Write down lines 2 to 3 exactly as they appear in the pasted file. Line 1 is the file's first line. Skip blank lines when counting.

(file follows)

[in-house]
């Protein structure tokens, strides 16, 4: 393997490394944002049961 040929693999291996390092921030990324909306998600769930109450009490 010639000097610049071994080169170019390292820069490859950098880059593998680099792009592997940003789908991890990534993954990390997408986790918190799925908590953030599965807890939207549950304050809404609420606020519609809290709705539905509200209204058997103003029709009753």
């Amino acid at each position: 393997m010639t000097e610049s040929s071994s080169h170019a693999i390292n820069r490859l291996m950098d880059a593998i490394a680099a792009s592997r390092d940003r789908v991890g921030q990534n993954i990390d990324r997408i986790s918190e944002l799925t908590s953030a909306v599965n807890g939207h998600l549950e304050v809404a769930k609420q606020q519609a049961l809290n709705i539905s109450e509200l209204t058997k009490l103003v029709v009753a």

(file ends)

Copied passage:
């Protein structure tokens, strides 16, 4: 393997490394944002049961 040929693999291996390092921030990324909306998600769930109450009490 010639000097610049071994080169170019390292820069490859950098880059593998680099792009592997940003789908991890990534993954990390997408986790918190799925908590953030599965807890939207549950304050809404609420606020519609809290709705539905509200209204058997103003029709009753």
């Amino acid at each position: 393997m010639t000097e610049s040929s071994s080169h170019a693999i390292n820069r490859l291996m950098d880059a593998i490394a680099a792009s592997r390092d940003r789908v991890g921030q990534n993954i990390d990324r997408i986790s918190e944002l799925t908590s953030a909306v599965n807890g939207h998600l549950e304050v809404a769930k609420q606020q519609a049961l809290n709705i539905s109450e509200l209204t058997k009490l103003v029709v009753a």